Join a group, even if it’s just on Facebook.
You’re going to have a million questions, and the support of a non-judgmental group (they are out there, find one!) will make any problems you have so much easier. You’ll also learn time saving shortcuts, and medical knowledge that you can use to avoid calling the vet out for every minor ailment.
Before you acquire any kind of livestock, find a local vet who treats them, and register.
The first time you need a vet will be at 9pm on a Saturday night, or on Labor Day, and vets often won’t do emergency calls for non-clients.
You’re never more certain to encounter the circle of life than on a homestead.
Deaths, whether it be to illness, old age or accidents, will happen. If you have young children who have never experienced this, decide in advance how you plan to handle it. It can be hard to think straight in the heat and sadness of the moment and little ones are sure to have questions.
Good fences make for happy homesteaders.
Both in terms of keep what’s yours in, and what’s not yours out. Stray dogs are destructive predators, and will take any kind of livestock out, from a chicken to a goat, to a calf. And if they can’t take them down, they’ll run them til they drop. So make sure BEFORE you acquire stock that your fences are watertight. As the old saying goes, fences should be horse high, hog tight and bull strong. Personally, I find my larger animals (horses and alpacas) way easier to keep contained than my Nigerian Dwarf goats.
Where there are animals there will be predators.
Whether it’s a possum after your birds, or a coyote pack stalking your lambs, you’re going to need to address the issue. Fences, unless they are electrified effectively, aren’t going to keep coyotes out, so you might want to consider a Livestock Guardian of some kind. Donkey, llamas and dogs are often used to keep predators at bay.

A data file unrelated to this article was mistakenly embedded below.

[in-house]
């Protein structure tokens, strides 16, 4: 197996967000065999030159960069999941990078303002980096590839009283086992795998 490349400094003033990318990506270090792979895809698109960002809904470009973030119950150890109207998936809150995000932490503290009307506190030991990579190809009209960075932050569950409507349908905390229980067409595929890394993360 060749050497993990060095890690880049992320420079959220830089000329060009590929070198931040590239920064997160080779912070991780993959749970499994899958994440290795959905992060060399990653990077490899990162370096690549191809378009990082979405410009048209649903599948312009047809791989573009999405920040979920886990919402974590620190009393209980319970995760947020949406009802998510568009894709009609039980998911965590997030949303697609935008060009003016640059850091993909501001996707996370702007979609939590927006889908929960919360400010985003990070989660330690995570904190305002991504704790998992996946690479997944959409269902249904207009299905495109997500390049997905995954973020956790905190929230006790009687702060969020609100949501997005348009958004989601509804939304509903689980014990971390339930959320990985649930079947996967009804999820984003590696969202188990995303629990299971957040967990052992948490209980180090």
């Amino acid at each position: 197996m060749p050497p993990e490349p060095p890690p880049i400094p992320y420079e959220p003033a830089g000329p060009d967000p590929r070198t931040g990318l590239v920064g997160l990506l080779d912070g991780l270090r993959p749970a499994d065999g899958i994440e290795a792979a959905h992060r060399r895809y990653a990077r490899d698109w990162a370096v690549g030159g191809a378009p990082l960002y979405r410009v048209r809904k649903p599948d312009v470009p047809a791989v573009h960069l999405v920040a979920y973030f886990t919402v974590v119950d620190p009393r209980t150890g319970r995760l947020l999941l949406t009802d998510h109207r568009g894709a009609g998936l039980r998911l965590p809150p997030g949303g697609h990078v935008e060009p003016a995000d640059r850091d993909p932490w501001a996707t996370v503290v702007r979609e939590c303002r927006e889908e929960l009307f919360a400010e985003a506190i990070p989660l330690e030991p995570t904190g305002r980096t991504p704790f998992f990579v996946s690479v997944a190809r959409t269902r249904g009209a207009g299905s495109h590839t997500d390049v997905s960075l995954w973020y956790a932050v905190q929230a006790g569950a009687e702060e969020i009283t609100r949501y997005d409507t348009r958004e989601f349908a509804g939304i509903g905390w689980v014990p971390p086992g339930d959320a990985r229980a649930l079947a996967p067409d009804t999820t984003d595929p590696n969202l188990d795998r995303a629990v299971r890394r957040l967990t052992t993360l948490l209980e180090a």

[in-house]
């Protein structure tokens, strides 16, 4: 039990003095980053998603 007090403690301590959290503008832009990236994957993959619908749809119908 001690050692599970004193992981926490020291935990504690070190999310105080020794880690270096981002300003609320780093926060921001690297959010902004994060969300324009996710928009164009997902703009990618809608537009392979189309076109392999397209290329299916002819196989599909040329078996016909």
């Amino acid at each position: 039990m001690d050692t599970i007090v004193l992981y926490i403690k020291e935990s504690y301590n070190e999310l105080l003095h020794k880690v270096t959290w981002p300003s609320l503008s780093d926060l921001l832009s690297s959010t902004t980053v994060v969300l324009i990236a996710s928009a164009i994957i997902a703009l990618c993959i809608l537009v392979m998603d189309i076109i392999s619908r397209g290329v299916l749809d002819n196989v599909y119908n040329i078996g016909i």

Preserve your bounty.
Life will be super busy during spring, summer and fall as you plant, tend, harvest and milk, but during the down months of winter, you’ll be super happy you preserved, canned and froze. Home canned goods are summer in a jar.
Always plan ahead.
There’s an aspect of homesteading that means that you’re always looking ahead to tomorrow: breeding need to take place so that kidding / lambing / calving takes place at the appropriate time, eggs must be collected to be hatched in 21 days, seeds are planted to germinate and grow when conditions are optimal… bear this in mind always. But never, ever forget to enjoy today.
Need more tips on how to start homesteading? Watch this video on how to start a homestead from scratch from Becky’s Homestead:
What do you think of these homesteading tips? Let us know in the comments section what your thoughts are on this guide on how to start homesteading. Will you give it a try? Let us know how it went and share your experience with us in the comment section below.
Have any homesteading projects you’d like to share? Share it with us an we’ll give it a try. We’d love to know what you think!